Choice is a wonderful thing, fuelling market competition in the aisles of high street stores and online via virtual shopping baskets across digital devices.

However, when it comes to grasping the thorny challenge of modernising the technology stack, the choice for business and technology leaders hasn’t always been as attractive. Commit to a potentially career-defining (or ending!) high-expense, risky, and all-consuming wall-to-wall programme of replacements and upgrades, or keep the creaking, increasingly obsolete architecture on life support for another business cycle (or another CEO)? Neither is a mouth-watering prospect.

There is another way, though, that navigates a much more agile and flexible path between the rock of legacy technology architectures and the hard place of a multi-year, multi-million overhaul.

The urgency to solve this perennial problem is growing. Since the pandemic, an expectation gap has grown regarding digital capability between customers and senior leadership on one hand, and technology teams in retail organisations on the other.

During that explosive period of digital interaction, technology teams prioritised immediacy of delivery, driven by existential necessity rather than well thought out architectural roadmaps. Senior leaders’ exposure to cutting edge digital trends further heightened expectations for their own businesses, as they relentlessly pushed to deliver better digital experiences for their customer bases.

“Patching up” is not an IT strategy

You might, therefore, take a sympathetic view towards the CIO. Encumbered by a landscape full of inherited legacy systems that were nearly state-of-the-art when they were first installed 20 years ago or more, they are simply not fit for purpose now. Yet, as with an old car, when times are tight – or upgrade costs too high – they’ll patch it up one last time and keep rolling, even though they know the engine may blow at any moment. While leadership demanded better digital experiences, they weren’t always willing to accept the requirement to pay off the underlying technology debt to get there. “Make do with what we have for another year” was an outcome frequently reached.

This will be the case if you look under the bonnet of many of the UK’s largest retailers. In truth, it is a scenario with some obvious financial advantages – the IT estate will be fully depreciated, using on-premise hardware with just one or two individuals responsible for administering the minimal maintenance it requires. Conversely, replacing the system will be expensive, and a move to cloud-based solutions will hit the P&L.

However, the architecture’s vintage and accumulated technical debt is served by a shrinking pool of talent who can keep systems running, and missed or rejected opportunities to modernise will eventually come home to roost. This could manifest as systems that fall over during peak trading periods or via vulnerabilities from a cyber security perspective, where legacy systems are increasingly unable to be sufficiently patched or made GDPR-compliant due to the limitations exposed by their age.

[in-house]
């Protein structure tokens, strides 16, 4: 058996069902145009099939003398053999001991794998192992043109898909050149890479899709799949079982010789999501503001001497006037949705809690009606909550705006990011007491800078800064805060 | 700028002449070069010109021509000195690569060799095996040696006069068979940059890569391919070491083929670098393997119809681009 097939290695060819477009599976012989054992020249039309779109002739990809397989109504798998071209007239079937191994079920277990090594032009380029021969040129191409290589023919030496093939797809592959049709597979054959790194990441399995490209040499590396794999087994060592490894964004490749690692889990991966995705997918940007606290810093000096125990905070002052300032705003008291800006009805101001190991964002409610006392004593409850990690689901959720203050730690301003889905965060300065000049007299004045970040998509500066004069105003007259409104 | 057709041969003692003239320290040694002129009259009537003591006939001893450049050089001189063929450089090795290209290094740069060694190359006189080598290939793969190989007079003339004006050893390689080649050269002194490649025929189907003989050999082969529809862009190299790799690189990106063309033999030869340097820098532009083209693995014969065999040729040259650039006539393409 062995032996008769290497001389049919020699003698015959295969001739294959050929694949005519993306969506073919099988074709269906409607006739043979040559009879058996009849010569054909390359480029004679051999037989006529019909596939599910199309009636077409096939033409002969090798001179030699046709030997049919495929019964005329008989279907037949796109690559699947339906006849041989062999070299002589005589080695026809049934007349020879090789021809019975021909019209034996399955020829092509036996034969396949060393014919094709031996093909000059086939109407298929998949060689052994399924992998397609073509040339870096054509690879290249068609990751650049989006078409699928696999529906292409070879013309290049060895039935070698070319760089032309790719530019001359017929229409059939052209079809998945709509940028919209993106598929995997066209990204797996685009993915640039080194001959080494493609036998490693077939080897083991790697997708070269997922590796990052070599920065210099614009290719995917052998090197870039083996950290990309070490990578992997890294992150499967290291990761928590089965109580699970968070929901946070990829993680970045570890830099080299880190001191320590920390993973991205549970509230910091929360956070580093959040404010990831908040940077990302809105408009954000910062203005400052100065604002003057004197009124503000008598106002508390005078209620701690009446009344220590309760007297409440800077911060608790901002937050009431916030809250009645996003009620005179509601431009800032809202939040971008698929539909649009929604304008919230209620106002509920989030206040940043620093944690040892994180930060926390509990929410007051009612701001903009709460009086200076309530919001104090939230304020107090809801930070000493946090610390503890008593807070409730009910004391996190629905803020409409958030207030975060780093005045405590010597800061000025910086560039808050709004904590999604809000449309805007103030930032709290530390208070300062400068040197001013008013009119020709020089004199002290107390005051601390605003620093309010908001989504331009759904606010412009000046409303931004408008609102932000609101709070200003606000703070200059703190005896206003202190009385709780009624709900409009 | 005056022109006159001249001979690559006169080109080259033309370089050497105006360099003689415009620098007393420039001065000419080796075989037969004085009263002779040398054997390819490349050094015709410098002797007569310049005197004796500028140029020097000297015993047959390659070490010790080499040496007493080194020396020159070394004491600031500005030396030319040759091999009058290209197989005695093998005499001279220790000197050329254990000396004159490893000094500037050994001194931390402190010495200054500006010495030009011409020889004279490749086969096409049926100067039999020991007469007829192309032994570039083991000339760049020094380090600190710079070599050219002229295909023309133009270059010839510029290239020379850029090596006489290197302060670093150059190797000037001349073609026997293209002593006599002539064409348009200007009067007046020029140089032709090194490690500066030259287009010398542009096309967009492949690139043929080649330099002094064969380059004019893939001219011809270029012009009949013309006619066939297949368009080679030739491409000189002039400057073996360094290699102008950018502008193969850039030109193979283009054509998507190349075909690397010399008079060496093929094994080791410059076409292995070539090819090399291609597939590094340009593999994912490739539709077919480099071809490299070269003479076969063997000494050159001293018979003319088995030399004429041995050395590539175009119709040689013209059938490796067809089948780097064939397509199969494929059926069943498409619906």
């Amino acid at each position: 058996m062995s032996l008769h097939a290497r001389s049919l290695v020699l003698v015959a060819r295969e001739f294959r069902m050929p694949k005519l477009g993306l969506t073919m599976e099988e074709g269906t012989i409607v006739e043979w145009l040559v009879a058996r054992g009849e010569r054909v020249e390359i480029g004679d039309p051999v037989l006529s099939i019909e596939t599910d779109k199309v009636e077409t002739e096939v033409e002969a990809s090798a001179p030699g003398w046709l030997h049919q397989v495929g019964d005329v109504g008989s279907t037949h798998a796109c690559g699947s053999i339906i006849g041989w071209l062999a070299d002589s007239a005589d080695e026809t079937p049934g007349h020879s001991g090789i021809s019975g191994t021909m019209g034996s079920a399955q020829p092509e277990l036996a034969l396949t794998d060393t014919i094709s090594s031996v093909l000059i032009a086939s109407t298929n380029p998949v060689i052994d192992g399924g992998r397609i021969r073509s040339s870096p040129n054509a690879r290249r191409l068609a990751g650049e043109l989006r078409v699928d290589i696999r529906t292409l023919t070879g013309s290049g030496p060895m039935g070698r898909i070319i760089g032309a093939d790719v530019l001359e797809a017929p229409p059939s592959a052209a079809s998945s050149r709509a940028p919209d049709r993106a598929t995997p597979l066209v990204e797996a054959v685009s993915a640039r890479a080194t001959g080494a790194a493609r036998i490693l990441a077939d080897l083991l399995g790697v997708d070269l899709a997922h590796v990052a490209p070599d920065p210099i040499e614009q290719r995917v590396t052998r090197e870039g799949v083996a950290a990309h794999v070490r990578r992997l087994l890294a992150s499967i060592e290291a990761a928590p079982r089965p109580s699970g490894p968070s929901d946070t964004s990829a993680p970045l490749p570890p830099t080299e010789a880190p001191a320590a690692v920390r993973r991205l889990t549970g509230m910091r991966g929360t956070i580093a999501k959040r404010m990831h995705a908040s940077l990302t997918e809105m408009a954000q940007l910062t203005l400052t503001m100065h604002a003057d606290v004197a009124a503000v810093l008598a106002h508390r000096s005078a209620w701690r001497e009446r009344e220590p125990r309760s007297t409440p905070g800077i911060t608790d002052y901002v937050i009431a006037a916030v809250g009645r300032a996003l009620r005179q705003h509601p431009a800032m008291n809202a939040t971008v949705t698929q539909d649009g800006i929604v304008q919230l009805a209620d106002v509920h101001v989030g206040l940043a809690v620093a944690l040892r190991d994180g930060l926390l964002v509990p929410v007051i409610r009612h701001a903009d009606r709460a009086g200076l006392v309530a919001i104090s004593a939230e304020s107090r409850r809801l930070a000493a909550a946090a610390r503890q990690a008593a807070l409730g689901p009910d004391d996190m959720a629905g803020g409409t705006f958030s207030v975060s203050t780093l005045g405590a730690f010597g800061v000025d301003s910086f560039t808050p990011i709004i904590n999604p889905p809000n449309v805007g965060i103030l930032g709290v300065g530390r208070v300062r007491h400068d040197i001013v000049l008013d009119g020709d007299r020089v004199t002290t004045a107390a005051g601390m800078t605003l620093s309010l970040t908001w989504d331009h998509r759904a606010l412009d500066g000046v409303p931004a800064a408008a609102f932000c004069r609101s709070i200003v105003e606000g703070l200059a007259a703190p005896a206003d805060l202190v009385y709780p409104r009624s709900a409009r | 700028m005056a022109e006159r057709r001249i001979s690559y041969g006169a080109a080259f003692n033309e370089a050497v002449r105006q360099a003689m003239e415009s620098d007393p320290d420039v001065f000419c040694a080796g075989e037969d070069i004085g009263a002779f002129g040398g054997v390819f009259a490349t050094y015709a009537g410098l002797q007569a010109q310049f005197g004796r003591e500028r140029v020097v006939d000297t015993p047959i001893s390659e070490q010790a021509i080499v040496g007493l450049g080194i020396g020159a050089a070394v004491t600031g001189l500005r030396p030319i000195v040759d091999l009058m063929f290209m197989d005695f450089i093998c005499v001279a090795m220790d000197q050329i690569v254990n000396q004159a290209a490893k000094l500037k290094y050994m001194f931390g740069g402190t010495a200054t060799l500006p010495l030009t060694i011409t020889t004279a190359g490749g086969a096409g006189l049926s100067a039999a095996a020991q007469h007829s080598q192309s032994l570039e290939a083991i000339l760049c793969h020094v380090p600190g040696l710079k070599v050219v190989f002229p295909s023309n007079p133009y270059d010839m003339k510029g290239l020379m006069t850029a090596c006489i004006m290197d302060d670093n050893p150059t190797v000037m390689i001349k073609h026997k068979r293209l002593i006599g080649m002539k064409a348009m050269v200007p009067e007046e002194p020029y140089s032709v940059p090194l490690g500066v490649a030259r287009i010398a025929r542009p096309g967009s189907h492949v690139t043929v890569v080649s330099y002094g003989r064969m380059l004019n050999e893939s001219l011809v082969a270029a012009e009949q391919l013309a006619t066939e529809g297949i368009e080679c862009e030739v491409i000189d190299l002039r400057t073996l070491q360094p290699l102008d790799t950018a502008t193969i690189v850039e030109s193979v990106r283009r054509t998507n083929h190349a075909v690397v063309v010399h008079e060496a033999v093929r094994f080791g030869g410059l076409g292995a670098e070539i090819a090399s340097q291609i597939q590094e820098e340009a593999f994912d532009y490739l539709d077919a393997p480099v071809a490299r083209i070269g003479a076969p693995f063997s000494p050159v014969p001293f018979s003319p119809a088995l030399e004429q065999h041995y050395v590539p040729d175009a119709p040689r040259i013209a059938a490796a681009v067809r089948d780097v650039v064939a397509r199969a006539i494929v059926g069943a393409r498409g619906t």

Where next, then?

Tech modernisation should not be about complex integration. In fact, complex integration should be the last option. Rather, plotting a path to shrink antiquated monolithic systems, whilst preserving the “heart” in the form of systems of record, will afford you the freedom to deploy an approach where either best-of-breed solutions or in-house developed microservices can connect to this core.

In the midst of a muddled IT estate, retail company boards rightly want to understand the fastest path to business value. They want accurate, insightful management information and an enhanced customer experience that isn’t dependent on the gravitational pull of a black hole of legacy sunk tech debt.

Increased agility, flexibility (and, of course, security) can be best viewed initially from your customers’ vantage point. From there, work back to simplify their journey as well as the steps you need to take as a business to surface the richest data to inform decision making.

I’ve seen this hybrid, post-modern – or, as it is increasingly framed, “composable” – approach to technology deliver incredible results at an astounding pace, particularly where focus shifts from a complex system build to surfacing the data that will be most beneficial to running the business. Months of development time gives way to a few days of integration development and data pipeline builds to support analysis and rich insight, delivering business value far more rapidly than was possible before.

Ultimately, retail businesses cannot limp on indefinitely. They will experience greater difficulties in accessing data and tech support and see heightened exposure to cyber vulnerabilities. This “strategy” stands in the way of becoming a data-led business for its consumers. And, if you believe that the pursuit of a data-centric view is tied to a lengthy and costly wall-to-wall ERP technology replacement programme, it’s worth remembering that history has shown us that whatever you might be building now will more than likely not be what you need when it’s finished…

The good news is that an either-or scenario is no longer necessary. You don’t have to live with the pain or embark on an expensive journey to failure. You don’t have to choose between the rock or the hard place.

In fact, returning to the topic of choice, the options are altogether more liberating and progressive in the central sweet spot. Choose how to maximise existing tech with emerging tech. Choose how to act on the data insights you gather. And, ultimately, choose how to build a better experience for your customers.

An abridged version of this article first appeared in Retail Week